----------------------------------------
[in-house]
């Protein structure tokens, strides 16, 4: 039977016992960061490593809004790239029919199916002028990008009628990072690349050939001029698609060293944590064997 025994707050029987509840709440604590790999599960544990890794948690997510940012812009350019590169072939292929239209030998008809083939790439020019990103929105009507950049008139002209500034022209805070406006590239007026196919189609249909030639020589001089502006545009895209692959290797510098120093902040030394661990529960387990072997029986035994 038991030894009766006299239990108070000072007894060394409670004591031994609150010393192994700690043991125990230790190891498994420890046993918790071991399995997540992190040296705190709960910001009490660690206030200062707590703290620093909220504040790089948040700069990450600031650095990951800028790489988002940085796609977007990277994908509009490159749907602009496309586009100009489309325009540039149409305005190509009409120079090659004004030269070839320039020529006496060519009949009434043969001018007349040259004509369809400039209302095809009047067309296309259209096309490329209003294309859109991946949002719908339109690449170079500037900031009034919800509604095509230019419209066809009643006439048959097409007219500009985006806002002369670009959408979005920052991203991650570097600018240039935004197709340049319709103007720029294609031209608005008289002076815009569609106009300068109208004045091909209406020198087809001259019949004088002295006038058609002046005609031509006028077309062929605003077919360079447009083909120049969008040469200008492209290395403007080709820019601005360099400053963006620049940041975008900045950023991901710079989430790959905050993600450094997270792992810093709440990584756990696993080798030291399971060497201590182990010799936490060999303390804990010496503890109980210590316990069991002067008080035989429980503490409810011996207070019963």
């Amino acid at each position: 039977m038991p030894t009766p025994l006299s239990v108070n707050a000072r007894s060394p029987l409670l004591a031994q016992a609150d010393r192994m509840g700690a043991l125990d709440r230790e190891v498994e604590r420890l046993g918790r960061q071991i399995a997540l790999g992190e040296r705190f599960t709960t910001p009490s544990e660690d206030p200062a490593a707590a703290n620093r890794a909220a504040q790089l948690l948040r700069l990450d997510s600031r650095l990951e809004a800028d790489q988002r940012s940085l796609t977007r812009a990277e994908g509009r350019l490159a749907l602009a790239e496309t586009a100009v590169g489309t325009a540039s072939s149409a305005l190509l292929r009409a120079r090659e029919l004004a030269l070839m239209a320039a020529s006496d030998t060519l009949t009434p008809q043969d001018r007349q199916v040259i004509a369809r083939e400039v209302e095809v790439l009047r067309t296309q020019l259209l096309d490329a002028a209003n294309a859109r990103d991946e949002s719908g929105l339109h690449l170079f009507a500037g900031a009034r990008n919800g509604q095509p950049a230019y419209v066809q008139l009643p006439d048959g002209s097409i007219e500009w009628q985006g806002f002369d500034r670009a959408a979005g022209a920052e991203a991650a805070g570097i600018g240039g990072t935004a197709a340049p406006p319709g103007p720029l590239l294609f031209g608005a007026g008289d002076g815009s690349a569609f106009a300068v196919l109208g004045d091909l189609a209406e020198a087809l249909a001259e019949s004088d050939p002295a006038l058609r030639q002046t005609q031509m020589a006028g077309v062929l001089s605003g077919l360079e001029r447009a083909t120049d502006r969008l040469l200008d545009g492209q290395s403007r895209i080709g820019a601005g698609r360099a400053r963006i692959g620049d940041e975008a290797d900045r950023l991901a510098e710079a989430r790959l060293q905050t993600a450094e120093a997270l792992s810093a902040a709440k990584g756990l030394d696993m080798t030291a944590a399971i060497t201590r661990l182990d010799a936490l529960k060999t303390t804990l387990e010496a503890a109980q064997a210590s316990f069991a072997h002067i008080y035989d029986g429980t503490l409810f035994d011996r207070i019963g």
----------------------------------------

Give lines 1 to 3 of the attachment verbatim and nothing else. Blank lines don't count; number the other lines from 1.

[in-house]
């Protein structure tokens, strides 16, 4: 039977016992960061490593809004790239029919199916002028990008009628990072690349050939001029698609060293944590064997 025994707050029987509840709440604590790999599960544990890794948690997510940012812009350019590169072939292929239209030998008809083939790439020019990103929105009507950049008139002209500034022209805070406006590239007026196919189609249909030639020589001089502006545009895209692959290797510098120093902040030394661990529960387990072997029986035994 038991030894009766006299239990108070000072007894060394409670004591031994609150010393192994700690043991125990230790190891498994420890046993918790071991399995997540992190040296705190709960910001009490660690206030200062707590703290620093909220504040790089948040700069990450600031650095990951800028790489988002940085796609977007990277994908509009490159749907602009496309586009100009489309325009540039149409305005190509009409120079090659004004030269070839320039020529006496060519009949009434043969001018007349040259004509369809400039209302095809009047067309296309259209096309490329209003294309859109991946949002719908339109690449170079500037900031009034919800509604095509230019419209066809009643006439048959097409007219500009985006806002002369670009959408979005920052991203991650570097600018240039935004197709340049319709103007720029294609031209608005008289002076815009569609106009300068109208004045091909209406020198087809001259019949004088002295006038058609002046005609031509006028077309062929605003077919360079447009083909120049969008040469200008492209290395403007080709820019601005360099400053963006620049940041975008900045950023991901710079989430790959905050993600450094997270792992810093709440990584756990696993080798030291399971060497201590182990010799936490060999303390804990010496503890109980210590316990069991002067008080035989429980503490409810011996207070019963």
């Amino acid at each position: 039977m038991p030894t009766p025994l006299s239990v108070n707050a000072r007894s060394p029987l409670l004591a031994q016992a609150d010393r192994m509840g700690a043991l125990d709440r230790e190891v498994e604590r420890l046993g918790r960061q071991i399995a997540l790999g992190e040296r705190f599960t709960t910001p009490s544990e660690d206030p200062a490593a707590a703290n620093r890794a909220a504040q790089l948690l948040r700069l990450d997510s600031r650095l990951e809004a800028d790489q988002r940012s940085l796609t977007r812009a990277e994908g509009r350019l490159a749907l602009a790239e496309t586009a100009v590169g489309t325009a540039s072939s149409a305005l190509l292929r009409a120079r090659e029919l004004a030269l070839m239209a320039a020529s006496d030998t060519l009949t009434p008809q043969d001018r007349q199916v040259i004509a369809r083939e400039v209302e095809v790439l009047r067309t296309q020019l259209l096309d490329a002028a209003n294309a859109r990103d991946e949002s719908g929105l339109h690449l170079f009507a500037g900031a009034r990008n919800g509604q095509p950049a230019y419209v066809q008139l009643p006439d048959g002209s097409i007219e500009w009628q985006g806002f002369d500034r670009a959408a979005g022209a920052e991203a991650a805070g570097i600018g240039g990072t935004a197709a340049p406006p319709g103007p720029l590239l294609f031209g608005a007026g008289d002076g815009s690349a569609f106009a300068v196919l109208g004045d091909l189609a209406e020198a087809l249909a001259e019949s004088d050939p002295a006038l058609r030639q002046t005609q031509m020589a006028g077309v062929l001089s605003g077919l360079e001029r447009a083909t120049d502006r969008l040469l200008d545009g492209q290395s403007r895209i080709g820019a601005g698609r360099a400053r963006i692959g620049d940041e975008a290797d900045r950023l991901a510098e710079a989430r790959l060293q905050t993600a450094e120093a997270l792992s810093a902040a709440k990584g756990l030394d696993m080798t030291a944590a399971i060497t201590r661990l182990d010799a936490l529960k060999t303390t804990l387990e010496a503890a109980q064997a210590s316990f069991a072997h002067i008080y035989d029986g429980t503490l409810f035994d011996r207070i019963g």